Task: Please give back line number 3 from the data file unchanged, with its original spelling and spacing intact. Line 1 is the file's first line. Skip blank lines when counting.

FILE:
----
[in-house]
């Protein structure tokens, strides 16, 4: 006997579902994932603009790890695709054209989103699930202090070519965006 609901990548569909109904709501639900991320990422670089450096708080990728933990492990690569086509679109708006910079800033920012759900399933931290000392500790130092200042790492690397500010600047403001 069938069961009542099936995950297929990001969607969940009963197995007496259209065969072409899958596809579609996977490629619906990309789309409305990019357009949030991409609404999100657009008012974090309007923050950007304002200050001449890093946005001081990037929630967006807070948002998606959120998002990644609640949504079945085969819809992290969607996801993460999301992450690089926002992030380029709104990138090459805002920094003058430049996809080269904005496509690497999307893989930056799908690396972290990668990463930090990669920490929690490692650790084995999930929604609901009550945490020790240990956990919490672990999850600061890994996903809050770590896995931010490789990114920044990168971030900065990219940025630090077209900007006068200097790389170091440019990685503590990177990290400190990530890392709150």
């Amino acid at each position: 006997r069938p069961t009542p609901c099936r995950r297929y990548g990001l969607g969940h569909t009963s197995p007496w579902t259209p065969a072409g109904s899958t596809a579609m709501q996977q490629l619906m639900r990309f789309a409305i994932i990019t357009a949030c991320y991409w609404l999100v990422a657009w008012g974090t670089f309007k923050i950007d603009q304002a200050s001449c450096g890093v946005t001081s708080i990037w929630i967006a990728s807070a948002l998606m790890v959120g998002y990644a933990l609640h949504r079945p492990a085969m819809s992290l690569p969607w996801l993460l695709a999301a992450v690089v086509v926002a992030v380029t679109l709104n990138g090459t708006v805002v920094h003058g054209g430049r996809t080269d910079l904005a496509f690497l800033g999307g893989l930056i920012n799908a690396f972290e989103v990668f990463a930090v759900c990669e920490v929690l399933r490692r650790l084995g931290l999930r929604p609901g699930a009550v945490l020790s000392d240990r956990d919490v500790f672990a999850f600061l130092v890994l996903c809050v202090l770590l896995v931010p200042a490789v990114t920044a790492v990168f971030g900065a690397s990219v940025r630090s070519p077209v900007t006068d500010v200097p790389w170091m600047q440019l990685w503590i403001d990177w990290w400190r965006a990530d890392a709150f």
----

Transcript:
């Amino acid at each position: 006997r069938p069961t009542p609901c099936r995950r297929y990548g990001l969607g969940h569909t009963s197995p007496w579902t259209p065969a072409g109904s899958t596809a579609m709501q996977q490629l619906m639900r990309f789309a409305i994932i990019t357009a949030c991320y991409w609404l999100v990422a657009w008012g974090t670089f309007k923050i950007d603009q304002a200050s001449c450096g890093v946005t001081s708080i990037w929630i967006a990728s807070a948002l998606m790890v959120g998002y990644a933990l609640h949504r079945p492990a085969m819809s992290l690569p969607w996801l993460l695709a999301a992450v690089v086509v926002a992030v380029t679109l709104n990138g090459t708006v805002v920094h003058g054209g430049r996809t080269d910079l904005a496509f690497l800033g999307g893989l930056i920012n799908a690396f972290e989103v990668f990463a930090v759900c990669e920490v929690l399933r490692r650790l084995g931290l999930r929604p609901g699930a009550v945490l020790s000392d240990r956990d919490v500790f672990a999850f600061l130092v890994l996903c809050v202090l770590l896995v931010p200042a490789v990114t920044a790492v990168f971030g900065a690397s990219v940025r630090s070519p077209v900007t006068d500010v200097p790389w170091m600047q440019l990685w503590i403001d990177w990290w400190r965006a990530d890392a709150f």